2022 Outlook: Asia

2022 Outlook: Asia

Waiting for opportunities to emerge

Amid market uncertainty, we remain cautious moving into 2022. While new investment ideas are harder to find, we will still look for opportunities in situations where sentiment is negative to the point that fundamentals are ignored.

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Key points

  1. Given current risk-reward levels, we remain cautious of Asian equity markets. Uncertainties range from currencies to politics.
  2. In an inflationary environment, companies with genuine pricing power and capital expenditure-light business models are preferred.
  3. The primary way to generate performance is with careful stock picking and short-term sentiment swings, especially in China A-shares. For example, the semiconductor space could present relatively attractive opportunities.

What is your investment outlook in 2022?

We remain cautious of Asian equity markets. The market is relatively expensive with a high degree of risk, be it macro or political. At the time of writing, the regional benchmark has fallen and is down by more than 10 per cent from the peak this year[1]. Essentially, investors are already in a bear market, which no one seems to be mentioning. This is despite massive monetary and fiscal stimulus and the gradually re-opening of economies. Although it is difficult to predict a return one year out, our expectations are for low-single-digit total returns on an annualised basis over the medium-term of 5–10 years.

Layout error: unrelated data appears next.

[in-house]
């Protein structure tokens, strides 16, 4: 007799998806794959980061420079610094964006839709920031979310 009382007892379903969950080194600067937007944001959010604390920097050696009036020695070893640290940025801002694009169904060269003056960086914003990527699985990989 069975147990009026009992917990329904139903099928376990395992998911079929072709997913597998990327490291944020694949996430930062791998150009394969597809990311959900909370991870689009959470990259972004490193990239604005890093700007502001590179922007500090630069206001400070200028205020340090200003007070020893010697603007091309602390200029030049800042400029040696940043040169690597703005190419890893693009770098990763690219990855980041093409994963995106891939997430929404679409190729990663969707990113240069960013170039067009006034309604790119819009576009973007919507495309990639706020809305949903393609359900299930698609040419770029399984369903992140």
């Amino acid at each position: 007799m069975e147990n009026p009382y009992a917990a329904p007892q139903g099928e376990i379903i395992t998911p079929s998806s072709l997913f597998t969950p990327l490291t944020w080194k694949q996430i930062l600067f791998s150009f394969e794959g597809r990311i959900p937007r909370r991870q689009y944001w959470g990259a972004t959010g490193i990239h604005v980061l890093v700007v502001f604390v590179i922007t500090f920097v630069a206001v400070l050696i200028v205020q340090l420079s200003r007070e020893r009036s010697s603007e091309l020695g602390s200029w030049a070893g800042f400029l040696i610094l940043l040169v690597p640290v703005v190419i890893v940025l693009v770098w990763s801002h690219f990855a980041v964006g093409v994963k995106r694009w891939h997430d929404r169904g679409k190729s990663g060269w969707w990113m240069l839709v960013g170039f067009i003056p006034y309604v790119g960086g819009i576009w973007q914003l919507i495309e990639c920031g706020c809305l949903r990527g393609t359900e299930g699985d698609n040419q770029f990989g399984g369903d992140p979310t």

That said, we will wait for opportunities to emerge and believe that careful and focused stock picking is the primary way to generate alpha.

What do you think could surprise the market in 2022, either positively or negatively?

The prospect of renminbi devaluation is the biggest ‘X factor’ in our minds. It’s something the market is not entirely focussed on and, over the short-term, would be taken negatively. In China, gross domestic product (GDP) growth has been slowing for years. And the deleveraging campaign has simply resulted in leverage rising at a slower rate. At the same time, China’s foreign-exchange reserves have not been growing strongly, which constrains money creation and, therefore, economic growth. It’s a question of how much more pain the government can take. Not much more, we suspect.

In terms of portfolio exposure, we are looking at whether companies are either domestically or more internationally exposed. China’s exporters would benefit from a devaluation, and it is relevant to understand if they have US-dollar or local-currency debt.

Which themes, sectors, or regions offer opportunities or potential risks

Given our conservative view of the market, the primary way to generate performance is with careful stock picking, and there are still many interesting opportunities. Select China A-shares continue to offer a good balance of risk and reward, plus large sentiment swings can present mispriced opportunities.